By Paul Osas
A friend told me he’d been invited to an interview in Lagos barely two days to the date. He was livid as to how the company expected him to raise the money to attend on short notice. Meanwhile, he lives in Kano and the interview was for an experienced position. He said to me, “they are quite insensitive”. I agree!
Nothing can be more demoralising than to be invited to a job interview in Lagos two days before the date, for a job domiciled in Kano. Such is the callous indifference of private employers to the sufferings of youths in Nigeria at a time when inter state cost of transportation is rooftop high and cost of living is at par with Bhurj Khalifa.
It is bad enough that over 1.45 million people between the ages of 15 and 64 who are active, able and willing to work are without jobs as at March, 2016, according to the Nigerian Bureau of Statistics. Asking this same group of people to spend the thousands they could survive on for a month on such short notice smacks of callousness.
At best, embarking on such an uncertain trip is as bad as going to Europe for ‘greener pastures’ by land and water. You will not only drown in the Mediterranean sea (if you are lucky to get that far) of “we will get back to you”, you might as well be deported on arrival by “we are sorry the interview has been postponed to a later date”.
There is usually no remorse for time wasted or refund of fare from the employers. By the time you get back to Kano, you are poorer than you left and your hope bar has dropped three positions.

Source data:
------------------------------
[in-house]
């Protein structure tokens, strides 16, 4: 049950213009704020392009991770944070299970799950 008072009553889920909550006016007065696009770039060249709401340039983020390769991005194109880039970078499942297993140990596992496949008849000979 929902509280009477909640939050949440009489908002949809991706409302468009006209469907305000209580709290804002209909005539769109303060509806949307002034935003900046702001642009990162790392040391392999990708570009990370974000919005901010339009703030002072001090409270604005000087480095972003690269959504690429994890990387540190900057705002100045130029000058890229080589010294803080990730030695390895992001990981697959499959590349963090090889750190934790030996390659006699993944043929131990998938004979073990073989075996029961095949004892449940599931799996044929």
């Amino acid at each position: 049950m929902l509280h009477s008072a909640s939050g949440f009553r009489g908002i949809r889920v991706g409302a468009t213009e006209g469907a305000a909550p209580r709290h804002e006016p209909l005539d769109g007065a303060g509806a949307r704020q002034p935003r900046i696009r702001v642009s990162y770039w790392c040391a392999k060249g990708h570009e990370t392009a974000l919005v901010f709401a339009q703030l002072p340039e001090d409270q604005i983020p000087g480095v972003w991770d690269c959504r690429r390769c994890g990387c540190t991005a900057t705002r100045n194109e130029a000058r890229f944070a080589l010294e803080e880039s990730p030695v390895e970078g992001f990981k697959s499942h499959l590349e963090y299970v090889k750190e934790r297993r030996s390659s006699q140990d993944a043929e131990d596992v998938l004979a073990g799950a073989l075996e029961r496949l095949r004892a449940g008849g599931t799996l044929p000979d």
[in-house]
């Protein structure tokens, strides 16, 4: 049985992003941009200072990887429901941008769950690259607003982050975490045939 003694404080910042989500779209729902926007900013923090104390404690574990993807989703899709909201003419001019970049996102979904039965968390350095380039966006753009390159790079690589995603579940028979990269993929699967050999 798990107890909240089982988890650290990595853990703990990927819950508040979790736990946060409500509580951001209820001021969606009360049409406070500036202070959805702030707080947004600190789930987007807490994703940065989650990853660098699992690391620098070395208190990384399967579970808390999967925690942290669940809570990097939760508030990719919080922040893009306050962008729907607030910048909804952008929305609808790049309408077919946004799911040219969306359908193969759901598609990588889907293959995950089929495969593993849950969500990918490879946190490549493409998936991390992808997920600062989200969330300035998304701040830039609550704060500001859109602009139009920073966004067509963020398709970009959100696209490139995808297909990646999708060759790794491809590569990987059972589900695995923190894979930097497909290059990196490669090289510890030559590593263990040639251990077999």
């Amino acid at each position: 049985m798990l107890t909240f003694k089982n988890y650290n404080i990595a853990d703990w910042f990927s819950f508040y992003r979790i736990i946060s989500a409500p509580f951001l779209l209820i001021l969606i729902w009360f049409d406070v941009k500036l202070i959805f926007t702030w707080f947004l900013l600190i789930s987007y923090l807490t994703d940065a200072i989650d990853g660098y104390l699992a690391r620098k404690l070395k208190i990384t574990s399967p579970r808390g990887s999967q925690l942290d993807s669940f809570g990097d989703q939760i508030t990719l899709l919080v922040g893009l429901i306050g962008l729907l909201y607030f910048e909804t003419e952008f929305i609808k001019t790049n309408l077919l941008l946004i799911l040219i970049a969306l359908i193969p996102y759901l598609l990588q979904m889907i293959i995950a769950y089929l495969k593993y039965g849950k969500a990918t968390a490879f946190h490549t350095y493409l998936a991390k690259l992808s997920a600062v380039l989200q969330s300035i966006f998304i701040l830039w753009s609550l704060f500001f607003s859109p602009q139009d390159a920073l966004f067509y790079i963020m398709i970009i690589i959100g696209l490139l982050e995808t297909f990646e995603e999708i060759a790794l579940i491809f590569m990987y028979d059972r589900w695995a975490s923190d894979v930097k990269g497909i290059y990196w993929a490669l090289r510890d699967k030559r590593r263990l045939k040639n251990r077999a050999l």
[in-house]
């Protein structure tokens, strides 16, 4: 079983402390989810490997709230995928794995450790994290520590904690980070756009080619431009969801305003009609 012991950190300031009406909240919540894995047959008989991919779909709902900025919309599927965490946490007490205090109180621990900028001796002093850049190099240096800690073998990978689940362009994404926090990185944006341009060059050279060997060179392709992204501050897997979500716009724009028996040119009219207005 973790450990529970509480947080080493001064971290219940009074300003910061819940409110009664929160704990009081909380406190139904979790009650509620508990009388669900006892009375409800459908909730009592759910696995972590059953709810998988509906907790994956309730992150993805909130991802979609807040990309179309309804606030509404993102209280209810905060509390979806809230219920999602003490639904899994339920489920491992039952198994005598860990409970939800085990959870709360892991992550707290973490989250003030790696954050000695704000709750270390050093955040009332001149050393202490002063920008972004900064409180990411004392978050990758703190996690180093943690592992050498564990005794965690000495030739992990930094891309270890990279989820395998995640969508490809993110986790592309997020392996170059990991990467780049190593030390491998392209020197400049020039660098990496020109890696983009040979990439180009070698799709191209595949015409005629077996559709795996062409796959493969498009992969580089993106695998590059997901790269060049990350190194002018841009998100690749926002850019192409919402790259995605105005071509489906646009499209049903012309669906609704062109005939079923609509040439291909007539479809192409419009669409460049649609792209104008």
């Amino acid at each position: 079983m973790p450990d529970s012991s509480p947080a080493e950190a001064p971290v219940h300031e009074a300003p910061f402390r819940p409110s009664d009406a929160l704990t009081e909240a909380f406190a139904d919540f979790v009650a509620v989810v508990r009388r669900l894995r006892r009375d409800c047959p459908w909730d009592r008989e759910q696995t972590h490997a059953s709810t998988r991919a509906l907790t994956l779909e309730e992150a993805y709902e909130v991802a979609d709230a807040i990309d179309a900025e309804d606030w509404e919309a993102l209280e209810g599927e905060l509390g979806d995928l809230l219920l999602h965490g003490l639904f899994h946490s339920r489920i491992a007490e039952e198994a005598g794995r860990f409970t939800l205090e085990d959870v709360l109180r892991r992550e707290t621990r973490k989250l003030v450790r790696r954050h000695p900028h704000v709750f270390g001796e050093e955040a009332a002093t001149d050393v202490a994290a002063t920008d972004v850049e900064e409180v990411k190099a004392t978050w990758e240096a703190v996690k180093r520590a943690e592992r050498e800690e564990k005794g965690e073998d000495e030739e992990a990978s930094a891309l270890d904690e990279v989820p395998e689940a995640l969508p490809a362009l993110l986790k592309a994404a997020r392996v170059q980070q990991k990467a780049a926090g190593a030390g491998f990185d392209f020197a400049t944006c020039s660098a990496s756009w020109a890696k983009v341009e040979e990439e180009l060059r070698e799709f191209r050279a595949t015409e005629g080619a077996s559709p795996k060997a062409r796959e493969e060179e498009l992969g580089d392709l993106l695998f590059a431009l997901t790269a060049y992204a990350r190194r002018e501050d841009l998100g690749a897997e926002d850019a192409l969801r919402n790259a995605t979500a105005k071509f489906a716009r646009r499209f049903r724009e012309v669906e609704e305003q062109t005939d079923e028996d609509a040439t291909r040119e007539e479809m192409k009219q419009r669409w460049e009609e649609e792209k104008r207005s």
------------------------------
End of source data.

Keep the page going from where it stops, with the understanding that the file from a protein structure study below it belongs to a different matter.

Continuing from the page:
The situation is further worsened when such an invitation was for just an assessment test, which you are not even sure of passing. Even if you excel, you’re probably going to return for another assessment– interview. On the average, the cost of making such trips will be about N15,000-N50,000 depending on the mode of transportation you used. And for a job worth how much? N50,000 monthly (less than N2000 a day).
For how long will this linger? Many youths have given up, others are indulging in entrepreneurship as a formidable way out. Over 15.2 million others have resorted to menial jobs or jobs not fit to their qualification while some others have sought measures not justifiable by any means.
But the underlying problem subsists. Shouldn’t employers do due diligence to assess candidates before they are invited to an interview? Shouldn’t they give at least one week notice? Why can’t they make provision for their transportation or at least subsidize it, especially when the location of interview is far from where the job is domiciled?
Better yet, shouldn’t employers adopt modern ways of conducting interviews? The average Nigerian youth has a smartphone and can borrow to buy data for a Skype interview. Why are many employers adamant to the use of this method? If you must test, whatever happened to online assessment tests?
If you must see the candidate in person, assess through other means and invite when you’ve employed. That way every dime spent by the job seeker is worth it. The economic situation is as bad as bad can get, don’t impoverish people more because you think you are doing them a favour. You need them as much as they need you; let mutual respect exist between you (employer) and the Nigerian youth. Employ not impoverish!